- About Universal Directory and user profiles
- About custom user types in Universal Directory
- Work with Okta user profiles and attributes
Create a new user type
You can create up to 9 custom user types.
- Sign in to the Okta Admin Console with super or org admin permissions and click Directory > Profile Editor.
- Click Create Okta User Type.
In the Create Okta User Type dialog, complete these fields:
- Display Name - Enter a name for the user type. For example, Contractor or Student. There is a 50 character limit.
- Variable name - Accept the auto-generated value, or enter a value.
- Click Save.
The new user type appears in the profile editor. Click Profile to edit the profile attributes.
To change the user type Display name, click Edit, enter a new value, and click Save Profile. You cannot change the variable name .
User type attributes and mappings are managed in the same way as the default Okta user profile.
Map a user type to an application
After you create a user type, you can map it to a specific application to associate the user type attributes with the application.
- On the Okta Admin Console, click Directory > Profile Editor.
- Select Apps in the Filters list.
- Select an application, click Mappings, and select a user type.
- Optional. Map attributes. See Map profile attributes
- Click Save Mappings or Cancel to return to the profile editor.
Create a user and assign a user type
When you create a new user, you associate them with an Okta user type.
Users imported from applications such as Active Directory, LDAP, Workday, or from a CSV file are assigned the default user type.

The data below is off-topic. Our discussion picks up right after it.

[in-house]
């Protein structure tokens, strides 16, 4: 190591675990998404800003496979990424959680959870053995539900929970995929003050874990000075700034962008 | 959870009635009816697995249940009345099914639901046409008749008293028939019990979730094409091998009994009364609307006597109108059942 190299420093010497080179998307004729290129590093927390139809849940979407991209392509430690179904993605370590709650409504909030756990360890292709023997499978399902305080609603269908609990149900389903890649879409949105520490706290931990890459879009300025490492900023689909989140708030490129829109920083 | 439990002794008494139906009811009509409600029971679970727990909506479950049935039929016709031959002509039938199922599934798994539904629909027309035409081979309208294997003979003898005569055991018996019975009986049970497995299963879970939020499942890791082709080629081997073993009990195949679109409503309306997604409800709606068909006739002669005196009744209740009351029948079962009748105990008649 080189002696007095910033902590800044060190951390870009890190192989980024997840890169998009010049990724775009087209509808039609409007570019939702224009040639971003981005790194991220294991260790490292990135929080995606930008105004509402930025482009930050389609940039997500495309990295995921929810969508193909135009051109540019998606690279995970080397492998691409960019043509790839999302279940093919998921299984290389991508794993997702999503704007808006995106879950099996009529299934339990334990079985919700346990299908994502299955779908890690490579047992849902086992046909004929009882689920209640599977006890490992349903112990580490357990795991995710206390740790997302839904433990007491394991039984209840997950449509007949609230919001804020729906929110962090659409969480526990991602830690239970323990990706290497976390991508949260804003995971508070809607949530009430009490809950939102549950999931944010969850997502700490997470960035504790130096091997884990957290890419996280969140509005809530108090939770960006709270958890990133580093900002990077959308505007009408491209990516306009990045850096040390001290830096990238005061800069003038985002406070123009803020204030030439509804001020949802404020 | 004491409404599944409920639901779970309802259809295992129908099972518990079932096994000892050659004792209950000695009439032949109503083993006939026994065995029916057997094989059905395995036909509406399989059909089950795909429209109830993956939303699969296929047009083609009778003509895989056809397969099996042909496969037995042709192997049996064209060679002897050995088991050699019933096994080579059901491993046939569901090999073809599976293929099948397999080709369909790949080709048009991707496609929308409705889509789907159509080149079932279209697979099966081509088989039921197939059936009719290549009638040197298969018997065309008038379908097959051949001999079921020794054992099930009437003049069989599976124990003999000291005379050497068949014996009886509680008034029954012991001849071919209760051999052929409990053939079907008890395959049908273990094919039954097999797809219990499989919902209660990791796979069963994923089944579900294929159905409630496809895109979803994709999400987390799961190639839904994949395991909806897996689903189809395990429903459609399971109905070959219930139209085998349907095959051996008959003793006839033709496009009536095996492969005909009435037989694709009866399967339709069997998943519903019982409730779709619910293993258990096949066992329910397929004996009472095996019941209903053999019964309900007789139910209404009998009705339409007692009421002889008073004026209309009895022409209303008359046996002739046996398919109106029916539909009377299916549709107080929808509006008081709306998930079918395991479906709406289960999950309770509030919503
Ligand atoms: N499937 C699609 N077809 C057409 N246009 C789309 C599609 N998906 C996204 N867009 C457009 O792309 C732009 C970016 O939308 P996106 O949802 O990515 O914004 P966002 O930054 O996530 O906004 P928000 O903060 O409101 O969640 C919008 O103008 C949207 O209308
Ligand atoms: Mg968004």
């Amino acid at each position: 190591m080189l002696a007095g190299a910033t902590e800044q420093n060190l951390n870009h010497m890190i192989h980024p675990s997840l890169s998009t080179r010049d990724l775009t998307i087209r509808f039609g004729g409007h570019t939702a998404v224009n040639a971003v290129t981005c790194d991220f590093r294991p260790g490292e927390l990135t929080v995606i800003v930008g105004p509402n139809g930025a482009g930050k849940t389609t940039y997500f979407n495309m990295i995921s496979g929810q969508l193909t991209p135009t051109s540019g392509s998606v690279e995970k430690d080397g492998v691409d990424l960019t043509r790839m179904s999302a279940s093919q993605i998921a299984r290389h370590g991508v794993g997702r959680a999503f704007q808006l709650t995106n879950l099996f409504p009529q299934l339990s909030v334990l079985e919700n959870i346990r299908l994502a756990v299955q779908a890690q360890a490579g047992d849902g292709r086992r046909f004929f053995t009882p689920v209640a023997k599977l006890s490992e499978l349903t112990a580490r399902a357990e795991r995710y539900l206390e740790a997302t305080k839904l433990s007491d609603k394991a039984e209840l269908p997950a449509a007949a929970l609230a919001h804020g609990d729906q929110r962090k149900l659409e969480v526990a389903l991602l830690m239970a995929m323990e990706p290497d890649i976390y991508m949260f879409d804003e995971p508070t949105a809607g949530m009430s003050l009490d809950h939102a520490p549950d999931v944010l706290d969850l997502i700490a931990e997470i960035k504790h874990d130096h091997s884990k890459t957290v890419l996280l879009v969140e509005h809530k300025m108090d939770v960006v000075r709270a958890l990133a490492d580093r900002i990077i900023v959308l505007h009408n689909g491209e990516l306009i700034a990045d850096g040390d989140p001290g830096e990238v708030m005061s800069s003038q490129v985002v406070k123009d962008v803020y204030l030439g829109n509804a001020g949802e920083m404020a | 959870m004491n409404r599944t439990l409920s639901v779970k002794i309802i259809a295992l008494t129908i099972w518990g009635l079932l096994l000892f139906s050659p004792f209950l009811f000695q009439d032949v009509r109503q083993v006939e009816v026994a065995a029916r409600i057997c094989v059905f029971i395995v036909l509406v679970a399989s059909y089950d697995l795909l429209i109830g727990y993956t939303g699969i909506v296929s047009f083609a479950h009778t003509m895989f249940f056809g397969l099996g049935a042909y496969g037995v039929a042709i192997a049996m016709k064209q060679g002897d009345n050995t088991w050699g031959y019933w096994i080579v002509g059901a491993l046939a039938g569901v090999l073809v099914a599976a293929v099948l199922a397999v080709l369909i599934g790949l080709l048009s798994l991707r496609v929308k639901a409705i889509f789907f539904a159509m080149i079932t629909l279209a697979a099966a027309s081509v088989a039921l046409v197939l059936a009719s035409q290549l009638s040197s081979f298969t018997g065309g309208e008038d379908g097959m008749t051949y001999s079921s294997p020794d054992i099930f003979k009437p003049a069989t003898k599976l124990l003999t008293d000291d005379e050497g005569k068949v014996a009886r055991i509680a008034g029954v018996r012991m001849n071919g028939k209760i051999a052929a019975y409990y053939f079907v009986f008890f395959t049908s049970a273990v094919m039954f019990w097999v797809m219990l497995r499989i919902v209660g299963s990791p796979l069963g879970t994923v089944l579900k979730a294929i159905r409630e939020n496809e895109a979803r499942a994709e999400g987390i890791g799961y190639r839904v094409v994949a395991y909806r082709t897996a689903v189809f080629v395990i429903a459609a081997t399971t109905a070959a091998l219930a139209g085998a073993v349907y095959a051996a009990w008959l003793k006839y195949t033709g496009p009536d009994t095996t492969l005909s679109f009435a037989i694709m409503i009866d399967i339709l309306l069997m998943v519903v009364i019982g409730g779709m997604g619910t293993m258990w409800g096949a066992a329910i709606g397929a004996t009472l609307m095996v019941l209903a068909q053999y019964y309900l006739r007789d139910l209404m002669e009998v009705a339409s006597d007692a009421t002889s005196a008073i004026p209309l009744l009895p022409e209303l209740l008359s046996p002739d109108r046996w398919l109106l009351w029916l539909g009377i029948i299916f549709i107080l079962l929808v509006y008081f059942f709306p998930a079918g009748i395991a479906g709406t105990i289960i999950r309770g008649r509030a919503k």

- On the Okta Admin Console, click Directory > People.
- In the User type list, select a user type.
- Complete these fields:
- First name — Enter the user's first name.
- Last name — Enter the user's last name.
- Username — Enter the user's user name in email format.
- Primary email — Optional. Enter the user's primary email if it's different from their username.
- Groups — Optional. Enter the groups to which the user belongs.
- Password — Select Set by user to allow the user to set their password, or select Set by admin and enter a password.
- Send user activation now - Optional. This check box is available when Set by user is selected as the password option. Select this check box to send a user activation email to the user.
- User must change password on first login — Optional. This check box is selected by default when you select Set by admin as the password option. Clear this check box if you do not want the user to change their password when they first log in.
- Click Save.
Delete a user type
Delete a user type when it's no longer required. A user type can only be deleted when there are no users assigned to it. If there are users associated with the user type when you try to delete it, you'll see a warning that they must be deleted first.
Users can be deleted in Directory > People. You will have to manually deactivate and then delete each user.
- Deleting a user type cannot be undone.
- The default Okta user type cannot be deleted.
- On the OktaAdmin Console, click Directory > Profile Editor.
- Select the Okta user type you want to delete and click Profile.
- Click Delete.
- Click Delete to confirm your decision.